- Problems with EHR usability can pose a threat to patient safety in pediatric care, particularly during medication prescribing.
Raj Ratwani et al. analyzed 9,000 patient safety reports related to EHR use that spanned events from 2012-2017. Researchers gathered patient safety reports from three large, academic healthcare organizations, including two stand-alone pediatric institutions and one adult and pediatric organization.
Two healthcare organizations involved in the study used Epic EHR, and one used a Cerner system. Each patient safety report included voluntary self-reported descriptions of a range of patient safety events.
“With a focus on pediatric populations and medication events (both inpatient and outpatient), we sought to identify the specific types of EHR usability issues and associated medication errors and to examine the patterns of these usability issues across institutions,” stated researchers in the report.
The team reviewed all 9,000 reports to verify whether the events were related to EHR use and medications, whether EHR usability contributed to the event, which specific usability challenge may have contributed to the patient safety threat, and whether the event affected the patient.
“Reports were determined to be related to the EHR and medication if the EHR was associated with the safety event and if the event was due to a medication issue,” clarified researchers. “EHR usability was considered a contributing factor to the event if the report contained language suggesting that the design of and user interaction with the EHR at least partially contributed to the event.”
Researchers placed each EHR usability-related patient safety event into one of four categories. The four categories included system feedback, visual display, data entry, and workflow support.
System feedback denotes a usability problem in which the EHR does not provide appropriate feedback to the user. Visual display problems described confusing or cluttered EHR data display.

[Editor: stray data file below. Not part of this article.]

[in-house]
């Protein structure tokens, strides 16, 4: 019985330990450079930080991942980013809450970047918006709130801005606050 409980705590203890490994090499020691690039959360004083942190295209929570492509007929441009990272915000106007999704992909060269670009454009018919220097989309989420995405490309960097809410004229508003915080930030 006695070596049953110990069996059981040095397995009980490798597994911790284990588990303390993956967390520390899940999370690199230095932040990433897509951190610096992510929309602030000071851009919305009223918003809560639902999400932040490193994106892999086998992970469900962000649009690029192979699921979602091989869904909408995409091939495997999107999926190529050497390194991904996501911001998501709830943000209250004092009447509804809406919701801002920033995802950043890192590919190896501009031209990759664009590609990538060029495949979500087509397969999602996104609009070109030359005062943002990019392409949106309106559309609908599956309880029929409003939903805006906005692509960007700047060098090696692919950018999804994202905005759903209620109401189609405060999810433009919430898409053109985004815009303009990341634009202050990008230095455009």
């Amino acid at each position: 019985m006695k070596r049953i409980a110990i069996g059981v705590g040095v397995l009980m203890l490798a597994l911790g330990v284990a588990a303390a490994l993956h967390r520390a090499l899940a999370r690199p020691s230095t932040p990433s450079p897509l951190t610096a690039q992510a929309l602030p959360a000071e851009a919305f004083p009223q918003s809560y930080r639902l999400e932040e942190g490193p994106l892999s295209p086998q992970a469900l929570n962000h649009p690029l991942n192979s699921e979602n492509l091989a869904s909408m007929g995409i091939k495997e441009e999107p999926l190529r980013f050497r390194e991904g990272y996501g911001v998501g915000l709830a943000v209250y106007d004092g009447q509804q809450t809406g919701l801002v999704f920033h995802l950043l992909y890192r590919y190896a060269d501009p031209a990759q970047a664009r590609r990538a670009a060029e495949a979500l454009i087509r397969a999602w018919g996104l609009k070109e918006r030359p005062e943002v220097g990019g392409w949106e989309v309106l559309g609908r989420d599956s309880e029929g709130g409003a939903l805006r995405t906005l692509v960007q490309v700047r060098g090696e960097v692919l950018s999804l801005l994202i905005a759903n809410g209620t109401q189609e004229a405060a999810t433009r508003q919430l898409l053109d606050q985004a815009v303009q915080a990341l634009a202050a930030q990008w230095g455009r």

Data entry problems included any issues with usability that made it difficult or impossible for providers to complete EHR data entry, and workflow support defined mismatches between the EHR workflow and the expectations of clinicians.
Ultimately, researchers determined 56.4 percent of all analyzed patient safety reports were related to EHR usability and medication.
“While EHRs have improved care and safety under certain circumstances, these findings suggest that thousands of patients may be put at risk because of usability challenges that stem from the design, implementation, customization, or use of this technology,” stated researchers in the report.
Researchers suggested EHR system design and development — as well as implementation and customization — may contribute to challenges associated with system feedback.
Of the 5,079 patient safety reports related to EHR usability and medication, 63.9 percent cited usability as contributing to the patient safety event, which amounts to 36 percent of the 9,000 analyzed reports.
Nearly 19 percent of patient safety reports that cited EHR usability as a contributing factor affected the patient. Of these, 3.3 percent resulted in temporary harm to the patient.
System feedback was the most common EHR usability challenge associated with patient safety events, with 82.4 percent of reports citing this issue.
“One example of an event in this category occurred when a physician ordered five times the recommended dose of a medication without receiving an alert from the EHR, although the prescribed dose was outside the recommended range,” noted researchers.
Visual display was the second-most common problem at 9.7 percent. Data entry problems contributed to 6.2 percent of patient safety reports, and issues with workflow support contributed to 1.7 percent.
Nearly 85 percent of all patient safety reports were filed as a result of improper dosing.
To address systemic problems with EHR usability, researchers recommended vendors and providers develop more comprehensive design guidelines and leverage tools to assess usability and safety.
To address this systemic problem, vendors and providers should consider developing more comprehensive design guidelines and use generalizable tools to assess usability and safety.
“The Leapfrog tool, which assesses clinical decision support functionality, is one example of the types of tools that could improve the safety of implemented EHR products,” the team suggested.
Researchers also emphasized the importance of testing EHR usability and functionality throughout the product’s lifecycle.
Finally, the team recommended ONC develop voluntary criteria to certify pediatric EHR systems.
This recommendations echoes the sentiment of a September JAMA article in which researchers from Pew Charitable Trusts and MedStar urged ONC to develop more rigorous, specialized EHR usability testing for pediatric EHR certification.
“To better prevent usability-related medical errors, the ONC could include safety as part of the voluntary certification criteria of EHRs for use with children and implement usability-related measures to assess EHR performance,” maintained researchers.